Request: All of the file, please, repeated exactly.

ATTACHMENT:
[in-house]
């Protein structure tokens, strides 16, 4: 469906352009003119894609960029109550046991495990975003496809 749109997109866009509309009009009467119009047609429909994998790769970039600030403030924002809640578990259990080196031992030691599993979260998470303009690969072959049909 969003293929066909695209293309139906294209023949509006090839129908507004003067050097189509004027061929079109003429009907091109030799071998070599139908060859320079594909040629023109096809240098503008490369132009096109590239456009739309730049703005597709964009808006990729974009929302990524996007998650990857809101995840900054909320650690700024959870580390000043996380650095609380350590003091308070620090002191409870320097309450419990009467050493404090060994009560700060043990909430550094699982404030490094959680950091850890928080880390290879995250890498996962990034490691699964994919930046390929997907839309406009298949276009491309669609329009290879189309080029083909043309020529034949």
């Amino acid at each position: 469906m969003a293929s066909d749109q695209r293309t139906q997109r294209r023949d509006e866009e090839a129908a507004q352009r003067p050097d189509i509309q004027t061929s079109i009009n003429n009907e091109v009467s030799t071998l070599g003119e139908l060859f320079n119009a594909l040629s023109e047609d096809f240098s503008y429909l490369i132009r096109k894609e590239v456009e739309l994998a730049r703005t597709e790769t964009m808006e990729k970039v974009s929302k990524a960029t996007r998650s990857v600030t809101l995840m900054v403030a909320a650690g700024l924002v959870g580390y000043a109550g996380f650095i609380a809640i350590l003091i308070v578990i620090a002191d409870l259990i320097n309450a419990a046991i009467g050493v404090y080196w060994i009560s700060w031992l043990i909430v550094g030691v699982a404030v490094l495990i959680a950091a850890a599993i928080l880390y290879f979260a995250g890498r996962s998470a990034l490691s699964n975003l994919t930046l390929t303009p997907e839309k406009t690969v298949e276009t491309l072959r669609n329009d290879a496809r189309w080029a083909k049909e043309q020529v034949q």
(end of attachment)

[in-house]
């Protein structure tokens, strides 16, 4: 469906352009003119894609960029109550046991495990975003496809 749109997109866009509309009009009467119009047609429909994998790769970039600030403030924002809640578990259990080196031992030691599993979260998470303009690969072959049909 969003293929066909695209293309139906294209023949509006090839129908507004003067050097189509004027061929079109003429009907091109030799071998070599139908060859320079594909040629023109096809240098503008490369132009096109590239456009739309730049703005597709964009808006990729974009929302990524996007998650990857809101995840900054909320650690700024959870580390000043996380650095609380350590003091308070620090002191409870320097309450419990009467050493404090060994009560700060043990909430550094699982404030490094959680950091850890928080880390290879995250890498996962990034490691699964994919930046390929997907839309406009298949276009491309669609329009290879189309080029083909043309020529034949």
């Amino acid at each position: 469906m969003a293929s066909d749109q695209r293309t139906q997109r294209r023949d509006e866009e090839a129908a507004q352009r003067p050097d189509i509309q004027t061929s079109i009009n003429n009907e091109v009467s030799t071998l070599g003119e139908l060859f320079n119009a594909l040629s023109e047609d096809f240098s503008y429909l490369i132009r096109k894609e590239v456009e739309l994998a730049r703005t597709e790769t964009m808006e990729k970039v974009s929302k990524a960029t996007r998650s990857v600030t809101l995840m900054v403030a909320a650690g700024l924002v959870g580390y000043a109550g996380f650095i609380a809640i350590l003091i308070v578990i620090a002191d409870l259990i320097n309450a419990a046991i009467g050493v404090y080196w060994i009560s700060w031992l043990i909430v550094g030691v699982a404030v490094l495990i959680a950091a850890a599993i928080l880390y290879f979260a995250g890498r996962s998470a990034l490691s699964n975003l994919t930046l390929t303009p997907e839309k406009t690969v298949e276009t491309l072959r669609n329009d290879a496809r189309w080029a083909k049909e043309q020529v034949q």